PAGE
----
If the vulnerability were, say, in tcpdump (which generally needs to be run as root, is not setuid (doesn’t have elevated priveleges) and doesn’t run without manual intervention), we can put off patching tcpdump until we’re actually going to use it on a system. If the problem is in vi or emacs and it’s on a system where you never edit files from an outside source, there’s no motivation to immediately patch. Those sorts of problems would generally wait for our next quarterly “patch night”.
    On the other hand, if the problem were in apache or bind, those are likely to be “public facing” and we’d want to patch them as soon as possible; probably only an hour or two test run and then apply the updates to production systems that evening (with an emergency outage announcement). Same with anything that allows priveleges to be escalated, such as a bug in sudo or some other setuid program. Even if there’s no way for an attacker to get to the shell, the *next* problem might be one that allows it.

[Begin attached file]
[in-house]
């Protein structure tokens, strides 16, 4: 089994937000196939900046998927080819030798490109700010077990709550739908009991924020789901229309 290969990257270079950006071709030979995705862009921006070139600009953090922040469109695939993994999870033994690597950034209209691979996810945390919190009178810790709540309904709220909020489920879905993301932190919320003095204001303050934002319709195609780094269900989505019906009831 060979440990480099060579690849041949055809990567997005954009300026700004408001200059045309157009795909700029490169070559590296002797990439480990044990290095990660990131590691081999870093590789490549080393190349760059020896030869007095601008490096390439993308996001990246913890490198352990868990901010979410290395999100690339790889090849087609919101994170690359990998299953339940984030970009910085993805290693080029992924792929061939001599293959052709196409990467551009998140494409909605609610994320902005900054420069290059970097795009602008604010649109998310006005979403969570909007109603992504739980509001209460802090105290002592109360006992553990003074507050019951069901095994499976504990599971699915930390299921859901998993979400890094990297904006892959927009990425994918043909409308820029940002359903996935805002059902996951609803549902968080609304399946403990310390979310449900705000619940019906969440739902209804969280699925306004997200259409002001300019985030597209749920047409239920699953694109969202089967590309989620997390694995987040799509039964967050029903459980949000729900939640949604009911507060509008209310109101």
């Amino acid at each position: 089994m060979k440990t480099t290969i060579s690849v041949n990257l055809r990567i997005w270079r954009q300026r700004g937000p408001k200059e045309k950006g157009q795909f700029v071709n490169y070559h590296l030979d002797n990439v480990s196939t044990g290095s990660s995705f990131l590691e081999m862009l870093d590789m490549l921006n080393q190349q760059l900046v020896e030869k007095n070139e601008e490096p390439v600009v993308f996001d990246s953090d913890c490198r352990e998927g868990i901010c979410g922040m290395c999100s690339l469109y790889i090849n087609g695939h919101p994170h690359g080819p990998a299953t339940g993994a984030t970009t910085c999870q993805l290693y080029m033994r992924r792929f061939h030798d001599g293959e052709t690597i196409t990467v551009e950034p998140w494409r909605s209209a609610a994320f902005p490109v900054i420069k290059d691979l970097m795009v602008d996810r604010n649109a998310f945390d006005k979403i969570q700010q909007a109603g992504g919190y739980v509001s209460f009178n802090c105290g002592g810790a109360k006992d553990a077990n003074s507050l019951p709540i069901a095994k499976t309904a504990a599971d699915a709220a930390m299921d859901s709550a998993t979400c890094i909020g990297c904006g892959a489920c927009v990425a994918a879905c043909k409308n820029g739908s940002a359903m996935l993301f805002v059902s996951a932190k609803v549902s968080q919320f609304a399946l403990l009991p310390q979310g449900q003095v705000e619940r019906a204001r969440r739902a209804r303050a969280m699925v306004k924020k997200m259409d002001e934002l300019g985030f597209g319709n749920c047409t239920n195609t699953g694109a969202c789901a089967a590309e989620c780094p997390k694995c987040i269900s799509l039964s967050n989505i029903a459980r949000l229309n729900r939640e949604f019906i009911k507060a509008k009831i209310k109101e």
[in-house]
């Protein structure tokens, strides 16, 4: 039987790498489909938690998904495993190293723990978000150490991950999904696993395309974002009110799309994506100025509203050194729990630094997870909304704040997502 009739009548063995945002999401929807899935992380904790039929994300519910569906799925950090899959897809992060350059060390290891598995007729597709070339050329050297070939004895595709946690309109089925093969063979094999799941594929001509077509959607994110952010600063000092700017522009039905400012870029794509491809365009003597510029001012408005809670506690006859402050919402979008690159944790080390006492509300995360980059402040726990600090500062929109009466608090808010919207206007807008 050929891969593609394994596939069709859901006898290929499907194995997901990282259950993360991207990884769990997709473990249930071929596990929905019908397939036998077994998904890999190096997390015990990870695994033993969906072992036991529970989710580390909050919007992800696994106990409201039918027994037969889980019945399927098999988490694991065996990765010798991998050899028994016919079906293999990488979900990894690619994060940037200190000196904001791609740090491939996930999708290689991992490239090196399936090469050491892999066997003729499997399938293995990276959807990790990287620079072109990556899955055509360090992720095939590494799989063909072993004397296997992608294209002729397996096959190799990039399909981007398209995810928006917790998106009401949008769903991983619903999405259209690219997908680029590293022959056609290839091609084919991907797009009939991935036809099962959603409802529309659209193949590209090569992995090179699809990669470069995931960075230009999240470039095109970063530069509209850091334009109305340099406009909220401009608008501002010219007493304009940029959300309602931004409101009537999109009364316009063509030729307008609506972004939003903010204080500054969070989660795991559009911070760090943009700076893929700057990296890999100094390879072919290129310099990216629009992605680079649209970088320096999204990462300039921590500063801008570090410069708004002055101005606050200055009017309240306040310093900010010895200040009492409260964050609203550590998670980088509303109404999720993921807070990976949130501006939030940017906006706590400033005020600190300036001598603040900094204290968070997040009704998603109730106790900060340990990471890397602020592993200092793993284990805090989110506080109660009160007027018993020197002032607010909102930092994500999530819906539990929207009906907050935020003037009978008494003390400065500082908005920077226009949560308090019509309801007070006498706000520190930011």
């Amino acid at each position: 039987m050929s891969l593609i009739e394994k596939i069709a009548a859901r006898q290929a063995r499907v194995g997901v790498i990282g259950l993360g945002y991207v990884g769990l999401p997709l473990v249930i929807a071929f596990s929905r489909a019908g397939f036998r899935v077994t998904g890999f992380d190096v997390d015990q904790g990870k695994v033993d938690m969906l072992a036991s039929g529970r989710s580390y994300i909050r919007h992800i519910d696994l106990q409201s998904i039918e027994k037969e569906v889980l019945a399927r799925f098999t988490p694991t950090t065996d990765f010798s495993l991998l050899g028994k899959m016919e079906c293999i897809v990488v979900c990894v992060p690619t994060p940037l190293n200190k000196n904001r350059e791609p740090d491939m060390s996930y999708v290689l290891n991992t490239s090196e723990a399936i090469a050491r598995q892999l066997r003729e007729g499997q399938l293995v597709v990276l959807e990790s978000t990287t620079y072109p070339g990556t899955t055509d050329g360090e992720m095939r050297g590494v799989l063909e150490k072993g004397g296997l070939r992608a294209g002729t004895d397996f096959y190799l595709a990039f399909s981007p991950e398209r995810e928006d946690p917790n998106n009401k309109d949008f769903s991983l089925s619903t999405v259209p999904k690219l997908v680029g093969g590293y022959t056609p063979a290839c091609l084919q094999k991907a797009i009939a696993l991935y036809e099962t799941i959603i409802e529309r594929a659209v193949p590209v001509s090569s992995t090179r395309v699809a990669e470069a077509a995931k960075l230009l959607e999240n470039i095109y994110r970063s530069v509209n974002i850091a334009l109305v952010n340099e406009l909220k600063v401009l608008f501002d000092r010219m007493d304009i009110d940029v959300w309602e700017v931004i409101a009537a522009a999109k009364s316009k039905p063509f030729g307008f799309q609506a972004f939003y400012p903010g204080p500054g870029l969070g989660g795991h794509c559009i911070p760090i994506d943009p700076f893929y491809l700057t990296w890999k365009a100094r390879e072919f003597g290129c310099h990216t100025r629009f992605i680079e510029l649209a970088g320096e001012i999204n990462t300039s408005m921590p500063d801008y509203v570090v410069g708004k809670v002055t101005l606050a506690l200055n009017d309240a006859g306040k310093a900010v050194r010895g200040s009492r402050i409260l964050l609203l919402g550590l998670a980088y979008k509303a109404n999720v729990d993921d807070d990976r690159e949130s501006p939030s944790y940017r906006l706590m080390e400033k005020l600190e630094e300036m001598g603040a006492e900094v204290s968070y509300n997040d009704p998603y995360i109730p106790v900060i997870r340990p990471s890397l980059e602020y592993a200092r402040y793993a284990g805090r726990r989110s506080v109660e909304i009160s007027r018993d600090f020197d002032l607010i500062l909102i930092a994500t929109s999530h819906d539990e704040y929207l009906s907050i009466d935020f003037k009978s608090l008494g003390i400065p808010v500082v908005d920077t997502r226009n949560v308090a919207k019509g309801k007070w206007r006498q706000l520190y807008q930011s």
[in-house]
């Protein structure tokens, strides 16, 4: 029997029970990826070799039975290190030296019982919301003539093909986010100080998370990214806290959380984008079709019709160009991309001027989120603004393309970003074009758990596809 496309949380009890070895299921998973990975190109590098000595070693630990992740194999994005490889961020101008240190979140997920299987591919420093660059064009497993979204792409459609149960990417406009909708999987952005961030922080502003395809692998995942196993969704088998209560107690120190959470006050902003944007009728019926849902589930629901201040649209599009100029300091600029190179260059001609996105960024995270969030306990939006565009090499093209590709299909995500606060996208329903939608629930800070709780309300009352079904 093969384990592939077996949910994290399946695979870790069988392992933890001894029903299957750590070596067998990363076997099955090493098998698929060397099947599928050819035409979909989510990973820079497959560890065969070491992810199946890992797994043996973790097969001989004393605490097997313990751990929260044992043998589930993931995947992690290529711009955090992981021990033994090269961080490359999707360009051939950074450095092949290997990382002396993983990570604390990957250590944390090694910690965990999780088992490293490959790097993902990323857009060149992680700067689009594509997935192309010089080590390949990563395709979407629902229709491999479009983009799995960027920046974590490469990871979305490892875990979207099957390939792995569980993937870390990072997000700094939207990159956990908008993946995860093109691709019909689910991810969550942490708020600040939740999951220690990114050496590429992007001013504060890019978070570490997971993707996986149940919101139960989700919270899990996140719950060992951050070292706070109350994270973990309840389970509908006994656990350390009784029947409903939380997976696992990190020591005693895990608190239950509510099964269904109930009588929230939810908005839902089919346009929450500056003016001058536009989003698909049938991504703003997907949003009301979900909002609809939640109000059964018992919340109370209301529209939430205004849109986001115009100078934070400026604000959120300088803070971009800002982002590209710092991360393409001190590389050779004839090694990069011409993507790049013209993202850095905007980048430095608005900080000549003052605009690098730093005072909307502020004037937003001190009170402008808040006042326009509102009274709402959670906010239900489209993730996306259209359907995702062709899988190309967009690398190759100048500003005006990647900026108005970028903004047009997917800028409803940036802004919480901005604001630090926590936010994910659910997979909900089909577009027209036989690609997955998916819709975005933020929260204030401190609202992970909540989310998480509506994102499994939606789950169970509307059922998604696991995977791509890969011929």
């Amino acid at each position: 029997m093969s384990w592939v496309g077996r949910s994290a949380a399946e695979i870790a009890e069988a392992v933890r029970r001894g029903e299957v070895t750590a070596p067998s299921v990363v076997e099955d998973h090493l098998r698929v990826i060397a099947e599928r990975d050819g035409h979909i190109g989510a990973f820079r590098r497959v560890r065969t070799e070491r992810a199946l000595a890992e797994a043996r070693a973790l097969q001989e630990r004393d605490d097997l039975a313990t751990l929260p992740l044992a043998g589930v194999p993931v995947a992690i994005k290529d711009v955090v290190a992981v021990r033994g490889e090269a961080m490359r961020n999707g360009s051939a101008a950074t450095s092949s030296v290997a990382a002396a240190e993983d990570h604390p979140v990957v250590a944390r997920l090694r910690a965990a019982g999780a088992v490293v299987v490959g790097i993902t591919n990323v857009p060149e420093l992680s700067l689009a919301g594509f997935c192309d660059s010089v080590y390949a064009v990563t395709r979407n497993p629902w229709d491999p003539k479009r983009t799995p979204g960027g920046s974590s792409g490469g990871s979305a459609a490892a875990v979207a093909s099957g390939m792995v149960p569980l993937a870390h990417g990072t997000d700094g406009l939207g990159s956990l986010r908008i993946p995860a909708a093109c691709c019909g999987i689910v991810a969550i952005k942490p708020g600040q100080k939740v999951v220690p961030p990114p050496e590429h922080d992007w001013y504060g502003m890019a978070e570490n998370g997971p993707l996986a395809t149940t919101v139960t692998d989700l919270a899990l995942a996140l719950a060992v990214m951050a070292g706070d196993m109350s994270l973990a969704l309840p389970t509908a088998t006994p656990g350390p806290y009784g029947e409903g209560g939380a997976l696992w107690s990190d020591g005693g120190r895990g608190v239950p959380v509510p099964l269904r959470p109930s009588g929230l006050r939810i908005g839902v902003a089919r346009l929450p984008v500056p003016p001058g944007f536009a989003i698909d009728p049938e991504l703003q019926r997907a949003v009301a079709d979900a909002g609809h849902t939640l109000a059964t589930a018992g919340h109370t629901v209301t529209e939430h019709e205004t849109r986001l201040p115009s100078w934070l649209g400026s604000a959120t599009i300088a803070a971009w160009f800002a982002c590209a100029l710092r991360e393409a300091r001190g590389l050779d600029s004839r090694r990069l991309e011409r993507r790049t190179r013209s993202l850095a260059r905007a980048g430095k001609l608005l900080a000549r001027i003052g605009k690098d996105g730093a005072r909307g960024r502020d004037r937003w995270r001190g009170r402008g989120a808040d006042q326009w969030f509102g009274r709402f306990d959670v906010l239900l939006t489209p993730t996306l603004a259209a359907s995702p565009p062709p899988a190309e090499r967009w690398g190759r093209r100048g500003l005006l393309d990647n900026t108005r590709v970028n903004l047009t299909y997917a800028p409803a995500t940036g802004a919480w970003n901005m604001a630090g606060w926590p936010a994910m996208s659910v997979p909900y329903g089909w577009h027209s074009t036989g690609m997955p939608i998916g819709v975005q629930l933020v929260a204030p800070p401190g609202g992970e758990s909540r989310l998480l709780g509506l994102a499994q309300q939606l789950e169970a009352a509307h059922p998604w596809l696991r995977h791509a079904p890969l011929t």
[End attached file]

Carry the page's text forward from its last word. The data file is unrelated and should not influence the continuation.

Or sometimes issues are kinda in the middle. Maybe because it’s on a system that’s only accessible to a limited population of employees, not to the general public. Those would get a non-emergency announcement of about 2 weeks and a correspondingly longer test period.
    And if there were an important tcpdump or vi update (but not apache or bind), I might just “sneak it in” and apply the patch without notification to our user population of a potential problem, since tcpdump breaking simply won’t affect anybody who’s not a sysadmin on the system.
    Also, remember: just because RH includes it in the distribution doesn’t mean it’s installed on a system. In many cases they include competing products. It’s very unlikely that you’d be using sendmail, postfix and exim on the same system. I think “install all packages” is pretty unusual in any kind of enterprise linux configuration.

  • Chris Walsh says:

    Since tcpdump sees every single packet on the wire (as used 99% of the time), with the right kind of bug it can get your system 0wned w/out a single packet being sent to its IP address. That makes the risk analysis a little different, IMO. Do your admins really have the restraint to wait two months before “patch day” arrives and they get to run tcpdump again? That’s one patch I’d apply almost immediately (probably right after vi :^))